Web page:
GOLDMINE: Yesterday’s Supreme Court decision allowing corporate and union spending to support and oppose political candidates (link here to reports by the NY Times and Politico) has sales departments in America’s ailing media companies salivating. Mayor Bloomberg’s rich campaign spending (over 100 million dollars) saved a lot of budgets last year. Big money campaigns across America may rescue media yet again.
NATIONAL ENQUIRER PULITZER: Fact is, its stories on candidate John Edwards alerted the country to a potential disaster — wouldn’t that qualify? The Washington Post’s Howard Kurtz quotes Enquirer executive editor Barry Levine: “It’s clear we should be a contender for this.” About 25 years ago, I posted an article in our newsroom that favorably compared National Enquirer science coverage with that of the NY Times, and drew guffaws from my staff. The Enquirer, which traditionally paid its editorial staffers and contributors top dollar, has frequently been on the right side of the news break. ALSO: ABC News 20/20 interviews National Enquirer editor, the Enquirer reports. AND: Headline in today’s NY Post: I’M THE POP, SAYS THE WEASEL
AIR AMERICA RIP: The liberal talk radio network shut down for good on Thursday. Read the official statement, and reports in Variety and Time, plus an upbeat piece about the future of liberal talk from the Huffington Post.
NOT WORTH SQUAT: In Ashland, Oregon, newspapers sell so few copies through their street racks that their distributor has pulled almost all of the racks rather than pay a new $25 per year city-imposed fee, Editor & Publisher reports.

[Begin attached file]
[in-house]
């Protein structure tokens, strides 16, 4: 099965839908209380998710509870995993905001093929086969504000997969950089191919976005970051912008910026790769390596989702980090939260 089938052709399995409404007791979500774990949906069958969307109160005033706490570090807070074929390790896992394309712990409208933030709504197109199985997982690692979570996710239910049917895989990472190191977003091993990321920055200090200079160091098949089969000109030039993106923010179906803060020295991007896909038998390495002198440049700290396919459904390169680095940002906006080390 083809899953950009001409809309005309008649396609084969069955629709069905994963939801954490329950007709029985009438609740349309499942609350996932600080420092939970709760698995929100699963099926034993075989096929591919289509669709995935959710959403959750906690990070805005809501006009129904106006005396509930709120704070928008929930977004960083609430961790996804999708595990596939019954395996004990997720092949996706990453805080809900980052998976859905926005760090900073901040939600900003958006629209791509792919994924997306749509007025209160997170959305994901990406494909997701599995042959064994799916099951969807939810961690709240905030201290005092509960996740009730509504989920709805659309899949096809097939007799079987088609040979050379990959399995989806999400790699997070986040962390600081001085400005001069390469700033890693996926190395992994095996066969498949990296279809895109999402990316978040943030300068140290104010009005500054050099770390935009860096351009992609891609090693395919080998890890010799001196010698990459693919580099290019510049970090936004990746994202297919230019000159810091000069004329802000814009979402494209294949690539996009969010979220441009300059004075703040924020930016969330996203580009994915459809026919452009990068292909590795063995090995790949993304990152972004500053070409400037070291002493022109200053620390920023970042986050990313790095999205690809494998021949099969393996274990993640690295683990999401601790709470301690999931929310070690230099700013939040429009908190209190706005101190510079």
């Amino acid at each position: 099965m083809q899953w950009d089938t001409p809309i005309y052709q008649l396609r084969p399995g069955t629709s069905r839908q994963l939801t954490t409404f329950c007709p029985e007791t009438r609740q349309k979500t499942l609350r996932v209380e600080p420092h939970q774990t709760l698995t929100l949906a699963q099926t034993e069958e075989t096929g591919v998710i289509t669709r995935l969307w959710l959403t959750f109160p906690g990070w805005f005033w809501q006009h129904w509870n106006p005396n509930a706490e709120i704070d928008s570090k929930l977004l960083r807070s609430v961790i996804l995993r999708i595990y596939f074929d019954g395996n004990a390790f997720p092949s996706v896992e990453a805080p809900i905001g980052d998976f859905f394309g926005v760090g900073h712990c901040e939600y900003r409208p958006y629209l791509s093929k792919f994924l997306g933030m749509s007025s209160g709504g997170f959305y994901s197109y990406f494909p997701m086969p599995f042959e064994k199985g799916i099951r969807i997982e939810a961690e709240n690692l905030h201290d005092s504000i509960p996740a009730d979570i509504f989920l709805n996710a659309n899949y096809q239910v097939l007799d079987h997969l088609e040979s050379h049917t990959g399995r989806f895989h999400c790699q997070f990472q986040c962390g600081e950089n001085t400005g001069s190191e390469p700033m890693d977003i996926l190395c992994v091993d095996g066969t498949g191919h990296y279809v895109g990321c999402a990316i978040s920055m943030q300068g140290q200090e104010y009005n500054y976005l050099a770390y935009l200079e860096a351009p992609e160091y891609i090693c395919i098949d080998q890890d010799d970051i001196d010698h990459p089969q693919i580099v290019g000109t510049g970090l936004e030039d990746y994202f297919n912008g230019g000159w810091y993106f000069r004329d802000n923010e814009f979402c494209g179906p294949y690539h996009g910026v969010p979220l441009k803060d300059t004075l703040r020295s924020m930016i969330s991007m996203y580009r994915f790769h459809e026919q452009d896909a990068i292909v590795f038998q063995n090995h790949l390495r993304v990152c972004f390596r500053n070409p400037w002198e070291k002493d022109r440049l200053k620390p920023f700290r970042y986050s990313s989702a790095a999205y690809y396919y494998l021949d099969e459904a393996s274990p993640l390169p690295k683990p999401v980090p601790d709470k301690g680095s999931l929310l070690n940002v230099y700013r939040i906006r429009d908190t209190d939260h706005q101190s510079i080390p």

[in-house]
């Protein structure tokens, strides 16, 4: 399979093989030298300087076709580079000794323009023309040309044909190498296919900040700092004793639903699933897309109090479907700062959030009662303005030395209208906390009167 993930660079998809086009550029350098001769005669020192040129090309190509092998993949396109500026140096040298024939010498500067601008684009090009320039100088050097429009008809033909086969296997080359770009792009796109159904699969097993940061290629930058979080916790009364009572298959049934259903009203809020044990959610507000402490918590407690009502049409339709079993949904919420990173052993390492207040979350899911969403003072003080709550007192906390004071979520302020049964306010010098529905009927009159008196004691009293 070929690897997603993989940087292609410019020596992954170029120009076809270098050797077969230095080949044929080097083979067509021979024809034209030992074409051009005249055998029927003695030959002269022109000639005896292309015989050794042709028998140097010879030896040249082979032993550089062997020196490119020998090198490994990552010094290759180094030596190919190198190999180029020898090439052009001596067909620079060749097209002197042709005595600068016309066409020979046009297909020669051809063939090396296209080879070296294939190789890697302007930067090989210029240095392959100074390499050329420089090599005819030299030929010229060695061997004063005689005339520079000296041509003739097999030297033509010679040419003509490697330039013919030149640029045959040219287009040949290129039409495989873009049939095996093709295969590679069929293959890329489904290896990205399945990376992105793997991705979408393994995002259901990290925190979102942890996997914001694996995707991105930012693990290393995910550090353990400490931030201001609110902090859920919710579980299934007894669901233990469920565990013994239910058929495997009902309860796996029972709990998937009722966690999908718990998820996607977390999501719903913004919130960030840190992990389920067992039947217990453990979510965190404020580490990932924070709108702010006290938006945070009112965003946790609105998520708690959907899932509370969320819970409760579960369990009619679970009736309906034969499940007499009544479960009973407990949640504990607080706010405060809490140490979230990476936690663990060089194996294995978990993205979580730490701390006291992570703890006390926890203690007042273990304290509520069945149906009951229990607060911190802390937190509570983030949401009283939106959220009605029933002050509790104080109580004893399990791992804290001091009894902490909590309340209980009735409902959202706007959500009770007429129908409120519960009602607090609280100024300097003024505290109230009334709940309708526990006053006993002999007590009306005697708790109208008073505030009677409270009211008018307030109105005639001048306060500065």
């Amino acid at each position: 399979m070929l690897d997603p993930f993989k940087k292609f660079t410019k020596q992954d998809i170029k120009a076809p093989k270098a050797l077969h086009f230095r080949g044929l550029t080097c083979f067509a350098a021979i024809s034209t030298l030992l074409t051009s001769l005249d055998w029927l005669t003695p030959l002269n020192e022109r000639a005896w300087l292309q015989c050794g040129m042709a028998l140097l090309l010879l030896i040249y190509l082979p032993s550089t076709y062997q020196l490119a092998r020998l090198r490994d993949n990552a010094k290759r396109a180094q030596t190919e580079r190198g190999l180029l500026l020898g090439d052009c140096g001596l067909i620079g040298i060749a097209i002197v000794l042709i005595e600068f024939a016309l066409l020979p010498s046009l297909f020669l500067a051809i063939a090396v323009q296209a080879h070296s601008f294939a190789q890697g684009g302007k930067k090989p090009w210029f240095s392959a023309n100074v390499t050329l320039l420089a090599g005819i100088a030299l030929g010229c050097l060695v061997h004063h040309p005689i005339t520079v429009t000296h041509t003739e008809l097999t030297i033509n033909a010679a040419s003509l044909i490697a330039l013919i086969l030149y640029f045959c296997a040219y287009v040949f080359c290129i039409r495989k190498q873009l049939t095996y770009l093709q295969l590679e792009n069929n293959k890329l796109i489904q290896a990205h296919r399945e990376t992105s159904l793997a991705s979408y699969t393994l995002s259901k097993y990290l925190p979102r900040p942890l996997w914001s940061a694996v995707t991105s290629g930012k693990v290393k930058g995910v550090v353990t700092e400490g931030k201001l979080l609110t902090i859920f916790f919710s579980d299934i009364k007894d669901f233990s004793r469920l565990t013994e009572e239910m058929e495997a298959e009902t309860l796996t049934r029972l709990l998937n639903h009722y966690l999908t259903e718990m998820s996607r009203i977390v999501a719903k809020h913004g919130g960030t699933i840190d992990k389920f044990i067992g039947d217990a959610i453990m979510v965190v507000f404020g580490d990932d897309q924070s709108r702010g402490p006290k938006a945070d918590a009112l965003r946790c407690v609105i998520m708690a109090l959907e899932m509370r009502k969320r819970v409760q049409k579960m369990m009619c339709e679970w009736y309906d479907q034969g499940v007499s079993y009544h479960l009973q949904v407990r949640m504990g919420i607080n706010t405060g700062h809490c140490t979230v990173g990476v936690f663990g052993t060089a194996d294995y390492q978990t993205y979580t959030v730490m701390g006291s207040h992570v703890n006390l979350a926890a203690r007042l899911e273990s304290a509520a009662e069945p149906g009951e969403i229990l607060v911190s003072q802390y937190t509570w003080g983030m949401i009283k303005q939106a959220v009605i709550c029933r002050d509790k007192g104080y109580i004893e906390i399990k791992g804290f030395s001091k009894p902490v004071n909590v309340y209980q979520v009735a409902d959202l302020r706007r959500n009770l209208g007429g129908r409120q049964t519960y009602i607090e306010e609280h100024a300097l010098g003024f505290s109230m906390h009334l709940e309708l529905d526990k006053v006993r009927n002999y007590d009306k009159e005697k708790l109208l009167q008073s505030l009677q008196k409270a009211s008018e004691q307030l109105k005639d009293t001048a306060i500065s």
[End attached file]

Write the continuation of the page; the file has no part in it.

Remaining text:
WHEN IS IT FRAUD? Which brings us to this — do you have to deliberately cook the books to be guilty of fraud, or is there a presumption that you are responsible for your business? By now, after ABC’s trustworthiness has been shown to rival that of Bernard Madoff’s accountant, only fools rely solely on traditional audits for a true picture of a newspaper’s circulation. But how many newspaper people who quote their own circ and readership stats really understand what they’re mouthing? Does anyone believe that two-and-a-half people read a copy of a daily newspaper; does anyone know how many free papers, loaded in racks and on store counters, are actually picked up and read (or, conversely, dumped)? Now that newspapers have to compete with a medium capable of documenting its audience with laser-like authenticity, it’s the eleventh-hour for newspapers to clean up their act.
MURDOCH PAYWALL: As the NY Times prepares to go behind the wall, there’s interest in News Corp’s plan to do the same. With Murdoch promising the rise of paywalls sooner rather than later, two of his small American dailies have already implemented online charges. Here’s what the editor of one of those newspapers has to say in his eSouthern Oregon blog.
GQ’S HAPPY: If they’re happy, I’m happy. But just how ecstatic should we get over a $2.99 iPhone app that netted Conde Nast a whopping $39,000 in two months? Read on.
CAPTIVE AUDIENCE: To some extent, that would be Orthodox Jews. From sunset Friday until the onset of Saturday night, they’re off the internet; if they want information, it’s going to come in a printed package.
Admittedly, circulation boosts for secular media that might be attributed to Orthodox Jews are marginal at best (rabbis prefer that their flock read holy books or contemplate spiritual matters and not read about stock market fluctuations, and they can’t explicitly buy a newspaper on Saturday).
For Jewish media, however, the Sabbath is a pot of gold.
And with that pot in mind, newspapers appealing to the Orthodox Jewish community are improving their quality and stepping up their competition.
A report in today’s Forward sets out the players.